Hasselback potatoes and the first braai of 2007


20070113_hasselbackpotatoes1Since arriving in England, I have learnt that January and February are probably the worst months to be here.  Autumn lingers into November with wonderful crisp days and the smell of woodsmoke and the colour of the leaves.  Then it’s December with all the magic of the Christmas build-up.  And then January dawns and you’re broke and hung-over, and it’s still almost three months till the clocks go back to summertume and you can go home in the light.  The daffodils and crocuses haven’t poked their gorgeous heads up yet and the novelty value of infrequent snowfalls wears thin quite fast when it causes the entire public transport network to break down!  So there you are, trudging to and from work in the semi-darkness and fantasising that the weather will soon be getting better, but in reality it will be April before you see any real improvement.

Glum, glummer, glummest.

But this year, owing to global warming or heaven knows what, we had an unseasonally 20070113_porkbraai_1 mild spell in January.  Not crisp or sunny or anything – pea soupy and grey and damp, but mild, and I’m talking 12-14C mild!  So what would any red-blooded South African do in the face of such a climatic bonus?  Haul out the Weber braai and get ready to grill some meat, of course! I must say, it is the first time I have even been remotely tempted to braai in London in January, but we had the weather, plus we had a reason (a visit from another South African couple based in Ireland) – so it didn’t take long before Nick had the coals glowing and the meat sizzling.  The meat, by the way, was a deboned leg of pork, sliced into chops, much the same way that you would slice a rack of lamb into chops.  Something to remember for future reference!

To go with this, I made a big tossed salad and asked whether everyone wanted a potato bake or potato salad.  One of our guests suggested hasselback potatoes which I learnt from my school friend Alison many years ago and hadn’t made in ages – but this seemed to be the perfect opportunity to make them again.  Now I had always thought these babies were called hackleback potatoes (something to do with your hackles rising?  Who knows!) and when I was Googling them today to find out about their origins, I came up with a blank.  The one result that did come up was “hassle back potatoes” (sic) – hahaha!  Yes, let’s put the hassle back into formerly easy potatoes! But following Google’s helpful suggested alternative spelling, I came across hasselback potatoes – and there they were, just like I remembered them.  The same thinly almost-sliced-through potatoes smothered in butter and baked till soft in the middle and crispy on the outside – oh baby, it’s been too long!!

Anyway, reading through the recipes, I noticed that a number of them referred to this as a Swedish recipe, so I did what every self-respecting “Who wants to be a millionaire?” contestant would do:  I phoned a friend! More precisely, I e-mailed Anne who sent back the following:

“Hasselbacken” is a restaurant – in fact, the restaurant who invented the recipe. (Or well, so the saying goes.) So “back” has nothing to do with baking – even though that’s what you do, of course. Hasselbacken translates literally into hazel hill – “backe” is a hill, whereas “baka” is to bake.”

Now that I didn’t see coming.  The recipe I learnt in South Africa in my teenage years is actually Swedish??  I’m amazed, but I guess not more so than Alison when she learns she’s been disseminating Swedish recipes 😉  There is, however, a slight regional variation to my recipe.  The Swedish version calls for the potatoes to be peeled and brushed with melted butter (possibly garlic butter) and sprinkled with breadcrumbs towards the end of the cooking period.  Another variation (Irish?? American??) names the dish accordion potatoes and calls for them to be brushed with olive oil (or butter) and sprinkled with breadcrumbs and cheese.  However, South African cuisine has a secret weapon and one that has already amply proved its potato-friendly credentials:  brown onion soup.  Yes – from a packet.  Don’t laugh!  It is the secret ingredient that sets South African potato bakes apart from their foreign cousins and the base that launched a thousand sauces.  And in the hasselback potato recipe that I learned, it is what you sprinkle on the the potatoes once you’ve smothered them in melted butter and let me assue you it’s goooooood.  You end up with potatoes that are soft and comforting and buttery at the base but coated in crispy onion bits in top.  Just fabulous!  They are easy (no peeling!) and great with braais (BBQs) but are pretty enough to serve at a more formal dinner too.  What more could one ask for?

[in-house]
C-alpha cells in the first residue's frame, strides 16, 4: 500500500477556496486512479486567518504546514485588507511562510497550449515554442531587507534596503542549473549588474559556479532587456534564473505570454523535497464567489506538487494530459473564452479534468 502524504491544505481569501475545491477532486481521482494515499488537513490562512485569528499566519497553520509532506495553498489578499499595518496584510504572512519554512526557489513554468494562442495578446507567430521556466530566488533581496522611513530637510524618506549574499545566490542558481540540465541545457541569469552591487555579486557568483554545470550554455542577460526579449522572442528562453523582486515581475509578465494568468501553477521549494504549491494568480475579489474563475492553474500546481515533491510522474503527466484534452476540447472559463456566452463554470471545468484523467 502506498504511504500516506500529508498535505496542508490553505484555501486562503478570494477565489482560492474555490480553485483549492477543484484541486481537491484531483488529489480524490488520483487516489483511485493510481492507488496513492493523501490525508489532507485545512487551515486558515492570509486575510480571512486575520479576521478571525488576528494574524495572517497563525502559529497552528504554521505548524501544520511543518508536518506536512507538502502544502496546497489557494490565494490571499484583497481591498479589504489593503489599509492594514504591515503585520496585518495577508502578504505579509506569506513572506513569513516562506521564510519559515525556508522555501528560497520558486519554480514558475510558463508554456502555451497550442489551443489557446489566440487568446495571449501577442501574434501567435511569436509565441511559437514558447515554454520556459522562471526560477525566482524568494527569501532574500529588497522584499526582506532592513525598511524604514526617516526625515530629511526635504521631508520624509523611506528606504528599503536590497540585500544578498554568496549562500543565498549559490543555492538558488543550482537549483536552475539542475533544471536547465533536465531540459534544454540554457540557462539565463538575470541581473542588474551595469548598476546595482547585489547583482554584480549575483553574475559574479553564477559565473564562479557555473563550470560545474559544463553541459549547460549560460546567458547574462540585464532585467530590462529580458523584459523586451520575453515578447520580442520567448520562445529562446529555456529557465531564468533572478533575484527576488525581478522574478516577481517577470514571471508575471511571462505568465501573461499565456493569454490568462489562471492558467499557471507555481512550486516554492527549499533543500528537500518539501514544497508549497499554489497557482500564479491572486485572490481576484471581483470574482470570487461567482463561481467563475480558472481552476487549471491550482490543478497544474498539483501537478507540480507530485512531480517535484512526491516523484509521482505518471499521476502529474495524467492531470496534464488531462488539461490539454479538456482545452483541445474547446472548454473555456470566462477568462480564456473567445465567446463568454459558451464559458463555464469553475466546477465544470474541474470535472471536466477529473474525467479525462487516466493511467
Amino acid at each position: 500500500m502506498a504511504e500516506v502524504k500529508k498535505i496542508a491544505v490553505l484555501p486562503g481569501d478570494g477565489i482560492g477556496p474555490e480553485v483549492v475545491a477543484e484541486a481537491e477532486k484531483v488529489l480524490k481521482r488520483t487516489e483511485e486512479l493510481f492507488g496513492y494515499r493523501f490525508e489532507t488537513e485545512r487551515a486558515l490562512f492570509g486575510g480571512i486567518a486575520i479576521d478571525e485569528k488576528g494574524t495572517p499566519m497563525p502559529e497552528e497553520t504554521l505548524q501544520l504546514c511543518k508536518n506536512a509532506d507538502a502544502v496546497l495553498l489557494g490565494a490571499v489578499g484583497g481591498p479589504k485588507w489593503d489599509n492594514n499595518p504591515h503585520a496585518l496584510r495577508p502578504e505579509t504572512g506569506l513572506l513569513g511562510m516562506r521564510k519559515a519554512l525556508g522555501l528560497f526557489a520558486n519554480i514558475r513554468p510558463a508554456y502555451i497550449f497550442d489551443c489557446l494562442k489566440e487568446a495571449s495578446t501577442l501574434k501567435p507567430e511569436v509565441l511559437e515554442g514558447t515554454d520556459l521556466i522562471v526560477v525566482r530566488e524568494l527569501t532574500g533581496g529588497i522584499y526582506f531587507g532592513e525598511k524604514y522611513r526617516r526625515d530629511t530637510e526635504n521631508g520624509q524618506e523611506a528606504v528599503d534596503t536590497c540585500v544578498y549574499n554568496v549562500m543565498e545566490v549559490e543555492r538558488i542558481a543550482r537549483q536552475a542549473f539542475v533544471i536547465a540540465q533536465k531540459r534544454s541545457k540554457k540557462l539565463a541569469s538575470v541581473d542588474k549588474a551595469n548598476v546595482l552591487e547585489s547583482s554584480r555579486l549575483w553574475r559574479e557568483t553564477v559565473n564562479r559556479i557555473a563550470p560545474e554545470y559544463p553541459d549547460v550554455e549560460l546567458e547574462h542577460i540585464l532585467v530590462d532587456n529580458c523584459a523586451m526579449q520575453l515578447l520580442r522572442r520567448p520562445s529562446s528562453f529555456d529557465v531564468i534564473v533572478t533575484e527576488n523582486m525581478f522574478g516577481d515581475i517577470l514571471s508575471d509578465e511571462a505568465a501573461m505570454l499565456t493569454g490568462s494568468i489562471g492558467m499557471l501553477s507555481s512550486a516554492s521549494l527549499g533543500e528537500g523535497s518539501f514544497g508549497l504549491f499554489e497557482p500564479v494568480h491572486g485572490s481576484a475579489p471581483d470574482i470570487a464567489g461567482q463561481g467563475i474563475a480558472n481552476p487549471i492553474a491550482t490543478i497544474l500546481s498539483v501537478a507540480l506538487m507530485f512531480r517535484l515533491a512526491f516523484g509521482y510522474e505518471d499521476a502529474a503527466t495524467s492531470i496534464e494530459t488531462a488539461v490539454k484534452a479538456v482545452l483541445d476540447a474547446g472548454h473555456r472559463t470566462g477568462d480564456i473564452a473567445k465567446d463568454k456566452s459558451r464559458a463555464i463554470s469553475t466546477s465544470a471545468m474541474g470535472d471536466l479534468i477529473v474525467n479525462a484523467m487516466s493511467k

6 large baking potatoes, scrubbed
about 15g of butter per potato
1 pkt brown/French onion soup powder


Slice the potatoes (skin on) as thinly as you can but do not slice them all the way through!  The potato should still retain an intact base  I always struggle with this, but Anne helpfully suggests placing them in a wooden spoon while you are slicing – the curve of the spoon will stop you from slicing through.  Thanks for the tip Anne :)).

Place the potatoes in an oven-proof dish which holds them fairly snugly.  Melt the butter and drizzle all the potatoes liberally with it.  Sprinkle each potato generously with the brown onion soup powder, making sure you get some on the skin and some in between the slices.

Place the potatoes in a pre-heated 200C oven (some recipes suggest loosely covering them in aluminium foil for the first 30 minutes, but I don’t) for about 45 minutes, basting frequently with the butter that collects in the dish.  Remove when the potatoes are cooked through and the topping is crispy.

(If you are trying alternative versions using breadcrumbs and/or cheese, you only add the crumb/cheese topping in the last 25 minutes of baking.)

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  1. says

    Loved reading this Jeanne, and the last picture is just great. I’m just as amazed as you are that a Swedish recipe found its way down to South Africa – quite incredible! Although the onion soup mix, well, that I don’t quite get. :)